Plugging the above values into the first equation and evaluating, we arrive at Po = 326.53. The second Equation gives T = 23.67 and third Equation yields Pb = 327.95. Sales tax levied on the taxable payment (326.53) gives a contractual payment of 327.95 + 23.67 = 351.62. These results are summarized below.

Agreed Upon Value (Selling Price)………………… 27,125.00

Amounts Financed (Capitalized)
Doc Fee……………………………………………………………… 80.00
License/Title Fee………………………………………………. 288.00
Tire/Battery Fee………………………………………………. 8.75
Other Fee………………………………………………………… 29.00
Cap Reduction Tax…………………………………………. 26.10
1st Month’s Payment…………………….…………………… 351.62
Acquisition Fee………………………………….……………… 595.00
Total Capitalized Amount………………………………… 1,378.47

Capitalized Costs
*Gross Capitalized Cost…………………………………… 28,503.47
Capitalized Cost Reduction……….…….…………………. 360.00
Adjusted Capitalized Cost………………….……………… 28,143.47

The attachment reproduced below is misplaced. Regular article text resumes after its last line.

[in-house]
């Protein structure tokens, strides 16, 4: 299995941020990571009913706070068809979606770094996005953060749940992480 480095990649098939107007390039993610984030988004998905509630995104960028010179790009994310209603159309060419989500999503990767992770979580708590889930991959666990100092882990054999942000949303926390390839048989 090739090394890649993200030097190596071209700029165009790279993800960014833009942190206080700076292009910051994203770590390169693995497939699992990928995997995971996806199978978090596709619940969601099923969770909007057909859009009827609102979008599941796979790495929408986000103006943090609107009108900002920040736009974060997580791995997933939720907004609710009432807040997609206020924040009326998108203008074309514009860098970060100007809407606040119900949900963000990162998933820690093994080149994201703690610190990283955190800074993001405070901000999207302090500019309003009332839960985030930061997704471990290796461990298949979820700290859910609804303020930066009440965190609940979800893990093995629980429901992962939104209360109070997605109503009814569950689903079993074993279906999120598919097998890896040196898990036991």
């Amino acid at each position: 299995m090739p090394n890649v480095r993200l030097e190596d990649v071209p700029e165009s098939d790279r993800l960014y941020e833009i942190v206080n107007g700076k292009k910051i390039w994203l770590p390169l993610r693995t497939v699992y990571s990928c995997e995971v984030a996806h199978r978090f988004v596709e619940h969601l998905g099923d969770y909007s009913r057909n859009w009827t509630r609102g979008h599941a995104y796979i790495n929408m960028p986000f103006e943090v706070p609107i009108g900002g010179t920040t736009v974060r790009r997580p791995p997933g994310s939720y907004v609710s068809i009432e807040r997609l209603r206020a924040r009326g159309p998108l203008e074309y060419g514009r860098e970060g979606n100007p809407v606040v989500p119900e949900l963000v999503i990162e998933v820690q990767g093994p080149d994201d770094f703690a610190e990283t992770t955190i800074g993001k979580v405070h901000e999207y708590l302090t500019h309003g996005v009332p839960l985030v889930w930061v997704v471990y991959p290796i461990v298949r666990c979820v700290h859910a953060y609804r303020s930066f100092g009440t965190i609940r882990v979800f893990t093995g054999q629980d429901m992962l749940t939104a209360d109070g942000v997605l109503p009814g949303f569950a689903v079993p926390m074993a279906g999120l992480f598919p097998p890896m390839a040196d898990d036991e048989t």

Residual Value…………………………………………………… 16,353.30

Money Factor……………………………….…………………… 0.00001
Term (months)………………….…………….…………….…… 36

Monthly Base Payment excluding Sales Tax…… 327.95
Sales Tax………………………………….………… 23.67
Monthly Lease Payment including Sales Tax…… 351.62
DAS…………………………………………………… 0.00

Observe that the above procedure avoids computing tax on tax and emphasizes the need to separate taxable items from non-taxable items.

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Just to confuse matters further, with at least some banks, there is a distinct difference between a \$0 due at signing lease and a “sign and drive” lease, despite both situations having \$0 due at signing.

They are not interchangeable terms.

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The difference being capping the first payment and waiving it?